“Landscape photography is the supreme test of the photographer - and often the supreme disappointment."

Ansel Adams .

Saigon - war museum

The War Remnants Museum is located at28 Vo Van Tan St, District 3, Ho Chi Minh City. Operated by the government, the museum was opened in September 1975 as "The House for Displaying War Crimes of American Imperialism and thePuppet Government”, focusing on exhibits relating to the American phase of the Vietnam War. Since then, it has undergone many changes and renovations due to the process of normalization of relation betweenVietnam and theUnited States, such as the change to its current name in 1993.

The War Remnants Museum is a comprehensive collection of the machinery, weapons, photos, and documentation of Vietnam's wars with the both the French and Americans (though the emphasis is heavily on the latter). The museum was once called the War Crimes Museum, which should give you an idea of whose side of the story is being told here. Short of being outright recrimination, this museum is a call for peace and a hope that history is not repeated -- visitors are even asked to sign a petition against the kind of aerial carpet-bombing that so devastated the people of Vietnam.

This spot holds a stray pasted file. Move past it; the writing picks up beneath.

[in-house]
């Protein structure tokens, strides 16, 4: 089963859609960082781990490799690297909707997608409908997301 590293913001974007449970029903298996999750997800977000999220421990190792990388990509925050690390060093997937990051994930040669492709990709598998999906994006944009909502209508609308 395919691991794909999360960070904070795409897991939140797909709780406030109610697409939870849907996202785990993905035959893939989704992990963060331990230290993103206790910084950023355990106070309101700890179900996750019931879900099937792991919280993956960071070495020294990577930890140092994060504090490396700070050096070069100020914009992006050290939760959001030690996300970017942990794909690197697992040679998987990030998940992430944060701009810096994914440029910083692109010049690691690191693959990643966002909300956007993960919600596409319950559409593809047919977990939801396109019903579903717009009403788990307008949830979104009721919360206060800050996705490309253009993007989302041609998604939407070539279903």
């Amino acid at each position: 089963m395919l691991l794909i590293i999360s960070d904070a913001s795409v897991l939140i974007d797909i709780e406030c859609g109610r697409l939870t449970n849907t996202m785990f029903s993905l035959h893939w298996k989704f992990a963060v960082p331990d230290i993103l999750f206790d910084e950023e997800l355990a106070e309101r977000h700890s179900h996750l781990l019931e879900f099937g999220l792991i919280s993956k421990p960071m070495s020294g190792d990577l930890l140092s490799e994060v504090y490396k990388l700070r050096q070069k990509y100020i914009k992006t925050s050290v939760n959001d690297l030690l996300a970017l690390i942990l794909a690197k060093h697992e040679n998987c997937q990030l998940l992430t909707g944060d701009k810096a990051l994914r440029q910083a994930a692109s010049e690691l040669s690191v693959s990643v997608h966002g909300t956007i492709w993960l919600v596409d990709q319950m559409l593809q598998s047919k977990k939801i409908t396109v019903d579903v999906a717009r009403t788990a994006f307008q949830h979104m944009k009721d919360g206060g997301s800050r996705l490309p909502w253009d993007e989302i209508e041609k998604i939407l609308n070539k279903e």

The exhibit begins to the right of the entrance with a room listing war facts: troop numbers, bomb tonnage, statistics on international involvement in the conflict, and numbers of casualties on both sides. Next is a room dedicated to the journalists who were lost during the war. The exhibits are constantly evolving, and the museum is currently expanding and modernizing, improving its presentation and explanations throughout. One room is devoted to biological warfare, another to weaponry, and another to worldwide demonstrations for peace. The explanations, which include English translations, are very thorough. There is a large collection of bombs, planes, tanks, and war machinery in the main courtyard.

There's also a model of the Frenchcolonial prisons with tiger cages and guillotine.

Open daily 07:30-12:00, 13:30-17:00 Admission 15,000 VND (75 cents)